Misc. Writings: Ethos, Pathos, Logos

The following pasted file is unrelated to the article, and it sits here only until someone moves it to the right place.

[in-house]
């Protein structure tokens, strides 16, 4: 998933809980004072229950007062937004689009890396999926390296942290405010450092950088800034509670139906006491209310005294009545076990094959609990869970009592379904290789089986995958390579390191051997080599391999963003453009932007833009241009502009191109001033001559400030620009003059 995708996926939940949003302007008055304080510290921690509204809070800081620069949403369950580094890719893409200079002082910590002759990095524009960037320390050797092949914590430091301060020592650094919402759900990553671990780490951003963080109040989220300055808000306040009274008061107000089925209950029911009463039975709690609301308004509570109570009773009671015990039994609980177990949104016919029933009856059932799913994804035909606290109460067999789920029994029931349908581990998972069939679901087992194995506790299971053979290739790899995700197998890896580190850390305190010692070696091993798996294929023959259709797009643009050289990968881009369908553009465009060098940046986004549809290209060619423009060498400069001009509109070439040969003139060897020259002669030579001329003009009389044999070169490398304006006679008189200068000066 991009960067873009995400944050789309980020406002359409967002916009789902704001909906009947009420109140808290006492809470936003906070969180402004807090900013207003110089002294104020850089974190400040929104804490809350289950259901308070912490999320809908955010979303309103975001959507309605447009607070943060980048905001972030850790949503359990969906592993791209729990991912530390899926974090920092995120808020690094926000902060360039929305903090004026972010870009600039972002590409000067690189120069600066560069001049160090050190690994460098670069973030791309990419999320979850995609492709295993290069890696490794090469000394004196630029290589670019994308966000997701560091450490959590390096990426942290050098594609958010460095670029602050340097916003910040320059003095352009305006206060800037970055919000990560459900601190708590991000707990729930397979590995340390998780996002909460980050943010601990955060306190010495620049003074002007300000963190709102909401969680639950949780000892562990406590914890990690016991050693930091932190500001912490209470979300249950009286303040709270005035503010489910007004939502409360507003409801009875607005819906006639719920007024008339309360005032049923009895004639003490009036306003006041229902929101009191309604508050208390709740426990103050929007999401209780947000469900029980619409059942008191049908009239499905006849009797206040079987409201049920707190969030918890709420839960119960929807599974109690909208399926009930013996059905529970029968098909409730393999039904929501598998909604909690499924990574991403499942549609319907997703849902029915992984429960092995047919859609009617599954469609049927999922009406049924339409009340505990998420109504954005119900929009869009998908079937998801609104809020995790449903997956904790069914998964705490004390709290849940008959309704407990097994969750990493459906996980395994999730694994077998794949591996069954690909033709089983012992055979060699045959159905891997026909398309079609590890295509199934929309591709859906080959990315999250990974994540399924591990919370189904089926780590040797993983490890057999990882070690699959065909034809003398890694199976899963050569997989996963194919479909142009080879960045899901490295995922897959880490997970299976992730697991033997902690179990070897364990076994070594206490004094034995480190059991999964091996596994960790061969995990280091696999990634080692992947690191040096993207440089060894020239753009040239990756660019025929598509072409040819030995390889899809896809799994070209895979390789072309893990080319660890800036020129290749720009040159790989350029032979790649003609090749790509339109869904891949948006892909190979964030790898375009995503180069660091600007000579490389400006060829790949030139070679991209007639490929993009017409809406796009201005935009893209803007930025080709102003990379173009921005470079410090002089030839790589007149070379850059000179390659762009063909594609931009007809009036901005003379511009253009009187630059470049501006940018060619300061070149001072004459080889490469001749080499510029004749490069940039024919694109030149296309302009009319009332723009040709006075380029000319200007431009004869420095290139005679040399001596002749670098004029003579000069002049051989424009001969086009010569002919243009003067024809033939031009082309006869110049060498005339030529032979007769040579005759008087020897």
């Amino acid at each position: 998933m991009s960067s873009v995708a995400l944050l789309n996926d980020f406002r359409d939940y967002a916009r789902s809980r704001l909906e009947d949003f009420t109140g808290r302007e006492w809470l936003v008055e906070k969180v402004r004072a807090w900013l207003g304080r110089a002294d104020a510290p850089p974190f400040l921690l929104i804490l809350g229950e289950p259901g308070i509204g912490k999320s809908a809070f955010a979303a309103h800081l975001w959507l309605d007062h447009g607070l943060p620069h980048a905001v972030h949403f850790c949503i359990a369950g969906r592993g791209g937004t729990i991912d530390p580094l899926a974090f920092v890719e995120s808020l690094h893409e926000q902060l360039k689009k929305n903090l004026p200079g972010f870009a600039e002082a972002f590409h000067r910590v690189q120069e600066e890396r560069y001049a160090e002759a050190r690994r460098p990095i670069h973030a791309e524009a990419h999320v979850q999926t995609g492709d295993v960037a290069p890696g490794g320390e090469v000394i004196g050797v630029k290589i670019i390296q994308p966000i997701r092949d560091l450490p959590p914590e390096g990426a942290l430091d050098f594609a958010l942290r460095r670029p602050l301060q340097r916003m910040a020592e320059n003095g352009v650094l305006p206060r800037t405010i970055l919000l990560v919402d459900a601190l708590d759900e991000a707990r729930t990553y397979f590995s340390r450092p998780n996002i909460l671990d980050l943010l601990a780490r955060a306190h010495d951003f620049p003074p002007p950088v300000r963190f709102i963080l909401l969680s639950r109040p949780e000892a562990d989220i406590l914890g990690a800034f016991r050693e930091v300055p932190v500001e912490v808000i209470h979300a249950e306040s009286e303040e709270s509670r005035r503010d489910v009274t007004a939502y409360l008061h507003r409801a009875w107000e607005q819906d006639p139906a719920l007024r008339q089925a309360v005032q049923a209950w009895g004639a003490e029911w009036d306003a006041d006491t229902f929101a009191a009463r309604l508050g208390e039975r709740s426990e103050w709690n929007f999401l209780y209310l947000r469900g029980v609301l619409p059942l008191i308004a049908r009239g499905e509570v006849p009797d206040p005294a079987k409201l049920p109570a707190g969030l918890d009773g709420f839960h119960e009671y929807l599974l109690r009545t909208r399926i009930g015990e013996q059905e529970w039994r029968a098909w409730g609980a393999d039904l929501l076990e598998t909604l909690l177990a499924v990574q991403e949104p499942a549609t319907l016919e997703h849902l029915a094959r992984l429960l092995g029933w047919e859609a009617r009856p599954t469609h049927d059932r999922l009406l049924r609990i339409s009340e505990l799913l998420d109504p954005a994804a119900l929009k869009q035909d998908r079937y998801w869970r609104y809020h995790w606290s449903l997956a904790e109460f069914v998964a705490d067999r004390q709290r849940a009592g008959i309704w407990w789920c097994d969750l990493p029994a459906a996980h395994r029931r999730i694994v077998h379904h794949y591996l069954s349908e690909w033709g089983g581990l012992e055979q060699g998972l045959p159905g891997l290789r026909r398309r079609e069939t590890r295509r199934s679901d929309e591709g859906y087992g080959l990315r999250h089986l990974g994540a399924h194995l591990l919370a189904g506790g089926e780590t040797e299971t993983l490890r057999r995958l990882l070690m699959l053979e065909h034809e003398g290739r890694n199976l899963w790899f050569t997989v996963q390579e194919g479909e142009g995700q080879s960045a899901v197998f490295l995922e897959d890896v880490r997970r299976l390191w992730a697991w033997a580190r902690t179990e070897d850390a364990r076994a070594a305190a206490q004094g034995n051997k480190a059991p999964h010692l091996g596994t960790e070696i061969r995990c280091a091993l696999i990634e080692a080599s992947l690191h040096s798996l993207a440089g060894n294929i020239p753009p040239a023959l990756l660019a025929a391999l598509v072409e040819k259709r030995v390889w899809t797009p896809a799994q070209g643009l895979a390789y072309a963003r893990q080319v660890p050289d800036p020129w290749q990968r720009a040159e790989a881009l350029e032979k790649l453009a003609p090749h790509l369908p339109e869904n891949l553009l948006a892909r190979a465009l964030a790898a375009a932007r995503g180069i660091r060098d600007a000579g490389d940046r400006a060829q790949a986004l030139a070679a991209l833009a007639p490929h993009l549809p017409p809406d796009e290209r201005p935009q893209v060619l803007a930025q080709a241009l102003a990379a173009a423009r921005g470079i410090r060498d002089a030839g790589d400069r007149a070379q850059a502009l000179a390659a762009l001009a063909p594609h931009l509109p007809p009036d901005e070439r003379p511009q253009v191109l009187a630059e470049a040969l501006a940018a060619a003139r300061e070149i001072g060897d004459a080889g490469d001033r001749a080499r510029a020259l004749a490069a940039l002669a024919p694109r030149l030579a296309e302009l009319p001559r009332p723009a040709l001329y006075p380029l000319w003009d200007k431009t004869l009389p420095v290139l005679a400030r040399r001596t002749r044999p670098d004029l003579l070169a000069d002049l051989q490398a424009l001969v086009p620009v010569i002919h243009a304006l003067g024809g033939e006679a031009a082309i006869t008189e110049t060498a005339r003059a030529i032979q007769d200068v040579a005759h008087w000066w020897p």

The three ancient Greece means of persuasion as discussed by Aristotle are Ethos, Pathos, and Logos. Ethos, the persuasive element of a person’s character that establishes their oratory credibility. This means that there past experience in their work is what qualifies them to instruct an audience on a topic. For example, a doctor has years of educational training and medical expertise and that’s what qualifies them to diagnose illness and prescribe treatments. This satisfies the Ethos element because the individual qualified themselves to instruct his/her patients in a medical fashion. Pathos, an appeal to emotion and a way to convince an audience of an argument by creating an emotional response. An example of this would be if my friend was about to be the last person to register for classes, and I told him if he was the last person he would look irresponsible to everyone to get him to register. This example works because by telling my friend he will look irresponsible it will likely trigger an emotional response from him and get him to sign up. Logos, an appeal to logic, convincing an audience of an argument by way of reason. An example would be, “History has shown that the more power a politician has the more likely they are to be corrupt”. This works because its a statement based off a real-life trend not based off speculation. Context is extremely relevant when it comes to choosing a persuasive appeal, as a person I feel as if the choosing is more based off the perspective of the audience you are trying to persuade. If I wanted to persuade someone to trust me, I would choose the Ethos model. If I wanted someone react emotionally to my persuasion I would choose the Pathos model. Finally if I wanted to persuade someone of something that they believe is untrue I would use the Logos model to persuade them through reason and not just my own opinion.

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